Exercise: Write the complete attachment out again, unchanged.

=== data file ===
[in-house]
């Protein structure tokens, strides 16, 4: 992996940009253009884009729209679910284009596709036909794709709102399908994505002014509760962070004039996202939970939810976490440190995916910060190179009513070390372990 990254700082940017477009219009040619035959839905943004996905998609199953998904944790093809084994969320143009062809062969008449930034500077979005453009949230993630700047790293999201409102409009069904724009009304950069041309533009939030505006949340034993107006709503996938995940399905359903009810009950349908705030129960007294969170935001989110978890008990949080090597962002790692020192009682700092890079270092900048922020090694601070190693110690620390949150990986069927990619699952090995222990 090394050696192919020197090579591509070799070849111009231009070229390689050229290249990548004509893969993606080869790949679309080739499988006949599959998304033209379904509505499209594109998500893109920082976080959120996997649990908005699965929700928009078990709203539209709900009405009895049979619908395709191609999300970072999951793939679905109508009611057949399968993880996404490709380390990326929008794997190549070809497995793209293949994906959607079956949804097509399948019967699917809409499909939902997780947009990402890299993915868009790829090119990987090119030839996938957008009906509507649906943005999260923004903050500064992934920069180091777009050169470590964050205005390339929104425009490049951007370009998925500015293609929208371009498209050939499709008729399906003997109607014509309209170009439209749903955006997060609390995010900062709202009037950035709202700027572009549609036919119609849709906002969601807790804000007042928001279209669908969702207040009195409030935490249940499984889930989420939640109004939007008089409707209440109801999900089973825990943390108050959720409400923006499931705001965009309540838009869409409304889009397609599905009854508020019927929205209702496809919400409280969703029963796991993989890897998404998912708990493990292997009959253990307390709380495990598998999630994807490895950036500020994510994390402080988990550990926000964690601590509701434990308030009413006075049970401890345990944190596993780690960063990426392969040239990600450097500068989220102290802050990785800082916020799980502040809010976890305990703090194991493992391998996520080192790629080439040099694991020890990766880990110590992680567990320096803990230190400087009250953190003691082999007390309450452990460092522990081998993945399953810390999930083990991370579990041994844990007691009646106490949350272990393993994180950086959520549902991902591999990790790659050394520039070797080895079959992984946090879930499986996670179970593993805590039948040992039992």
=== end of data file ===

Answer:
[in-house]
């Protein structure tokens, strides 16, 4: 992996940009253009884009729209679910284009596709036909794709709102399908994505002014509760962070004039996202939970939810976490440190995916910060190179009513070390372990 990254700082940017477009219009040619035959839905943004996905998609199953998904944790093809084994969320143009062809062969008449930034500077979005453009949230993630700047790293999201409102409009069904724009009304950069041309533009939030505006949340034993107006709503996938995940399905359903009810009950349908705030129960007294969170935001989110978890008990949080090597962002790692020192009682700092890079270092900048922020090694601070190693110690620390949150990986069927990619699952090995222990 090394050696192919020197090579591509070799070849111009231009070229390689050229290249990548004509893969993606080869790949679309080739499988006949599959998304033209379904509505499209594109998500893109920082976080959120996997649990908005699965929700928009078990709203539209709900009405009895049979619908395709191609999300970072999951793939679905109508009611057949399968993880996404490709380390990326929008794997190549070809497995793209293949994906959607079956949804097509399948019967699917809409499909939902997780947009990402890299993915868009790829090119990987090119030839996938957008009906509507649906943005999260923004903050500064992934920069180091777009050169470590964050205005390339929104425009490049951007370009998925500015293609929208371009498209050939499709008729399906003997109607014509309209170009439209749903955006997060609390995010900062709202009037950035709202700027572009549609036919119609849709906002969601807790804000007042928001279209669908969702207040009195409030935490249940499984889930989420939640109004939007008089409707209440109801999900089973825990943390108050959720409400923006499931705001965009309540838009869409409304889009397609599905009854508020019927929205209702496809919400409280969703029963796991993989890897998404998912708990493990292997009959253990307390709380495990598998999630994807490895950036500020994510994390402080988990550990926000964690601590509701434990308030009413006075049970401890345990944190596993780690960063990426392969040239990600450097500068989220102290802050990785800082916020799980502040809010976890305990703090194991493992391998996520080192790629080439040099694991020890990766880990110590992680567990320096803990230190400087009250953190003691082999007390309450452990460092522990081998993945399953810390999930083990991370579990041994844990007691009646106490949350272990393993994180950086959520549902991902591999990790790659050394520039070797080895079959992984946090879930499986996670179970593993805590039948040992039992």